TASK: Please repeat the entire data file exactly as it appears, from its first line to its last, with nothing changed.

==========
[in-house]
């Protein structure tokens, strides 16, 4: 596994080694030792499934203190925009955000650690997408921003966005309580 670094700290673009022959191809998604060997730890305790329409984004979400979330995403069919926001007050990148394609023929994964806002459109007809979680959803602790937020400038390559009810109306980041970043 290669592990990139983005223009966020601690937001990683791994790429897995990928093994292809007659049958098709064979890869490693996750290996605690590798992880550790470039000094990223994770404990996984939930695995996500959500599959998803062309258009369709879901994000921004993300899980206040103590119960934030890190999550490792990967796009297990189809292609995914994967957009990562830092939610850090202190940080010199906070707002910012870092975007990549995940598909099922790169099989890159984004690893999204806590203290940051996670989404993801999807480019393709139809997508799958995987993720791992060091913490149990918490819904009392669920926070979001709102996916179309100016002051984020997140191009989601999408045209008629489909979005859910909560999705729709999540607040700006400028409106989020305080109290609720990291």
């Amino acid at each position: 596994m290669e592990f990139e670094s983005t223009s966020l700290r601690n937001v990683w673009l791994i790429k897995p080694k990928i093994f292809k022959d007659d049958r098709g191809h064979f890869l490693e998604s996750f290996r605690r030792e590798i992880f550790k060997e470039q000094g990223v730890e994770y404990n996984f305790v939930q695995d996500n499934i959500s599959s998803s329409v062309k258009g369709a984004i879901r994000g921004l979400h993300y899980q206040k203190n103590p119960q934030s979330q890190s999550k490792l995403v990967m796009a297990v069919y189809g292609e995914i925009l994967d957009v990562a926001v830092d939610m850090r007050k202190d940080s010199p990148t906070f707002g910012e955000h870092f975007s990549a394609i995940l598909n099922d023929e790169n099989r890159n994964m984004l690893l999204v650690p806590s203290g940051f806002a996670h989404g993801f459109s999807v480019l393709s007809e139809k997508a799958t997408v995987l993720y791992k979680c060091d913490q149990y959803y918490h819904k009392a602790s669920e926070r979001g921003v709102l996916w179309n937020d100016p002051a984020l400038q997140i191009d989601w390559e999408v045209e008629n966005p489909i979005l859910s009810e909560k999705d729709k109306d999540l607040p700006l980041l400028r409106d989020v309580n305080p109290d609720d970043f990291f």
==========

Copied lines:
[in-house]
């Protein structure tokens, strides 16, 4: 596994080694030792499934203190925009955000650690997408921003966005309580 670094700290673009022959191809998604060997730890305790329409984004979400979330995403069919926001007050990148394609023929994964806002459109007809979680959803602790937020400038390559009810109306980041970043 290669592990990139983005223009966020601690937001990683791994790429897995990928093994292809007659049958098709064979890869490693996750290996605690590798992880550790470039000094990223994770404990996984939930695995996500959500599959998803062309258009369709879901994000921004993300899980206040103590119960934030890190999550490792990967796009297990189809292609995914994967957009990562830092939610850090202190940080010199906070707002910012870092975007990549995940598909099922790169099989890159984004690893999204806590203290940051996670989404993801999807480019393709139809997508799958995987993720791992060091913490149990918490819904009392669920926070979001709102996916179309100016002051984020997140191009989601999408045209008629489909979005859910909560999705729709999540607040700006400028409106989020305080109290609720990291």
């Amino acid at each position: 596994m290669e592990f990139e670094s983005t223009s966020l700290r601690n937001v990683w673009l791994i790429k897995p080694k990928i093994f292809k022959d007659d049958r098709g191809h064979f890869l490693e998604s996750f290996r605690r030792e590798i992880f550790k060997e470039q000094g990223v730890e994770y404990n996984f305790v939930q695995d996500n499934i959500s599959s998803s329409v062309k258009g369709a984004i879901r994000g921004l979400h993300y899980q206040k203190n103590p119960q934030s979330q890190s999550k490792l995403v990967m796009a297990v069919y189809g292609e995914i925009l994967d957009v990562a926001v830092d939610m850090r007050k202190d940080s010199p990148t906070f707002g910012e955000h870092f975007s990549a394609i995940l598909n099922d023929e790169n099989r890159n994964m984004l690893l999204v650690p806590s203290g940051f806002a996670h989404g993801f459109s999807v480019l393709s007809e139809k997508a799958t997408v995987l993720y791992k979680c060091d913490q149990y959803y918490h819904k009392a602790s669920e926070r979001g921003v709102l996916w179309n937020d100016p002051a984020l400038q997140i191009d989601w390559e999408v045209e008629n966005p489909i979005l859910s009810e909560k999705d729709k109306d999540l607040p700006l980041l400028r409106d989020v309580n305080p109290d609720d970043f990291f």